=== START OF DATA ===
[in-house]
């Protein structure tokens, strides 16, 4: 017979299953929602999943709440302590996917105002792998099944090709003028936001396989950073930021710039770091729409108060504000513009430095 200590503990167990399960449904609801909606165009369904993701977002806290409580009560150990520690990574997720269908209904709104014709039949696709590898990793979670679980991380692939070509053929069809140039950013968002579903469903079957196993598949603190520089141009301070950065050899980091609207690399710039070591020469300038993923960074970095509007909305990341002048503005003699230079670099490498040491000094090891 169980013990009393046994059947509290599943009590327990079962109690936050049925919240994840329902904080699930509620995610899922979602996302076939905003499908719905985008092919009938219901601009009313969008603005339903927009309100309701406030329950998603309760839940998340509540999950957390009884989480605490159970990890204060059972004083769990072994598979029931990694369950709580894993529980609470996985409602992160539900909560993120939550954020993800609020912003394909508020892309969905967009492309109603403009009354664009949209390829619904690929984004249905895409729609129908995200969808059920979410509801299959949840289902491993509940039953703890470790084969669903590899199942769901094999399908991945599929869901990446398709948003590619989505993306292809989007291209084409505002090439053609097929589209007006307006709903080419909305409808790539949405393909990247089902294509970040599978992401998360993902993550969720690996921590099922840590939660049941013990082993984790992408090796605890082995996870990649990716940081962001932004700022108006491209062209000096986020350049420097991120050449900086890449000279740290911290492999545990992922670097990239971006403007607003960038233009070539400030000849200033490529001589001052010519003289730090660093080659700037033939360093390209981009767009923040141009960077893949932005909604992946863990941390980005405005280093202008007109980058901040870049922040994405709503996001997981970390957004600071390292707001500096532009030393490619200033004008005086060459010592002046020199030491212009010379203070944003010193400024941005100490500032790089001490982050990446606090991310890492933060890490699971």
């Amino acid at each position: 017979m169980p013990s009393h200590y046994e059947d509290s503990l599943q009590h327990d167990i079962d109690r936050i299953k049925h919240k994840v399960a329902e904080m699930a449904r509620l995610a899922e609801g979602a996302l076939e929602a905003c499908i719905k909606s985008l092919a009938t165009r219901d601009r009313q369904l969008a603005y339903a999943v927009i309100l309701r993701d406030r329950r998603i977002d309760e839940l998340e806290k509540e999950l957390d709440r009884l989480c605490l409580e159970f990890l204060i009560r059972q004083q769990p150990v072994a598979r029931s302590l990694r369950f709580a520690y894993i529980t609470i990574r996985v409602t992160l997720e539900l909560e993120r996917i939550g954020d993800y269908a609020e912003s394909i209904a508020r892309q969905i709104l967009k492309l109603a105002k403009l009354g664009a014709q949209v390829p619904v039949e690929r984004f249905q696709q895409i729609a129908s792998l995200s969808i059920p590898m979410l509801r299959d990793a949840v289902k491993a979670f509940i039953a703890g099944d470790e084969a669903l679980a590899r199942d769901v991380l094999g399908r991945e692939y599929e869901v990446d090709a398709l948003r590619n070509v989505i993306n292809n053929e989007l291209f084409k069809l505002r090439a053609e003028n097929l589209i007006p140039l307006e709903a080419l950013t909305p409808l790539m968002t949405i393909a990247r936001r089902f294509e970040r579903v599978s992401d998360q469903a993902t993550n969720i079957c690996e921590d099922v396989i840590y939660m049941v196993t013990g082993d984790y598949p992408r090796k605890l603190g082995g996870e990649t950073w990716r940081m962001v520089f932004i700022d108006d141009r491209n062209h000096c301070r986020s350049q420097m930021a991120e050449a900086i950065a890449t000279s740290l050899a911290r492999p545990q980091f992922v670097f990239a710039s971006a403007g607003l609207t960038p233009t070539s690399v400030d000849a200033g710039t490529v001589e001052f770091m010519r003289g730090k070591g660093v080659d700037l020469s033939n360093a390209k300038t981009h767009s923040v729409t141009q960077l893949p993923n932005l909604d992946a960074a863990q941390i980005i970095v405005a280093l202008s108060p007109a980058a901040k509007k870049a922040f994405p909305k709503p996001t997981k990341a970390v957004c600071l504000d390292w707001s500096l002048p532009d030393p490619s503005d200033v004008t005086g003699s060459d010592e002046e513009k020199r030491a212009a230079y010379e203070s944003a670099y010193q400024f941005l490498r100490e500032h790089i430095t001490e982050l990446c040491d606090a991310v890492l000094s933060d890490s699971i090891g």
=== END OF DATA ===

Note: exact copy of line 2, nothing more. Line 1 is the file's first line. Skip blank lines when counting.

């Protein structure tokens, strides 16, 4: 017979299953929602999943709440302590996917105002792998099944090709003028936001396989950073930021710039770091729409108060504000513009430095 200590503990167990399960449904609801909606165009369904993701977002806290409580009560150990520690990574997720269908209904709104014709039949696709590898990793979670679980991380692939070509053929069809140039950013968002579903469903079957196993598949603190520089141009301070950065050899980091609207690399710039070591020469300038993923960074970095509007909305990341002048503005003699230079670099490498040491000094090891 169980013990009393046994059947509290599943009590327990079962109690936050049925919240994840329902904080699930509620995610899922979602996302076939905003499908719905985008092919009938219901601009009313969008603005339903927009309100309701406030329950998603309760839940998340509540999950957390009884989480605490159970990890204060059972004083769990072994598979029931990694369950709580894993529980609470996985409602992160539900909560993120939550954020993800609020912003394909508020892309969905967009492309109603403009009354664009949209390829619904690929984004249905895409729609129908995200969808059920979410509801299959949840289902491993509940039953703890470790084969669903590899199942769901094999399908991945599929869901990446398709948003590619989505993306292809989007291209084409505002090439053609097929589209007006307006709903080419909305409808790539949405393909990247089902294509970040599978992401998360993902993550969720690996921590099922840590939660049941013990082993984790992408090796605890082995996870990649990716940081962001932004700022108006491209062209000096986020350049420097991120050449900086890449000279740290911290492999545990992922670097990239971006403007607003960038233009070539400030000849200033490529001589001052010519003289730090660093080659700037033939360093390209981009767009923040141009960077893949932005909604992946863990941390980005405005280093202008007109980058901040870049922040994405709503996001997981970390957004600071390292707001500096532009030393490619200033004008005086060459010592002046020199030491212009010379203070944003010193400024941005100490500032790089001490982050990446606090991310890492933060890490699971």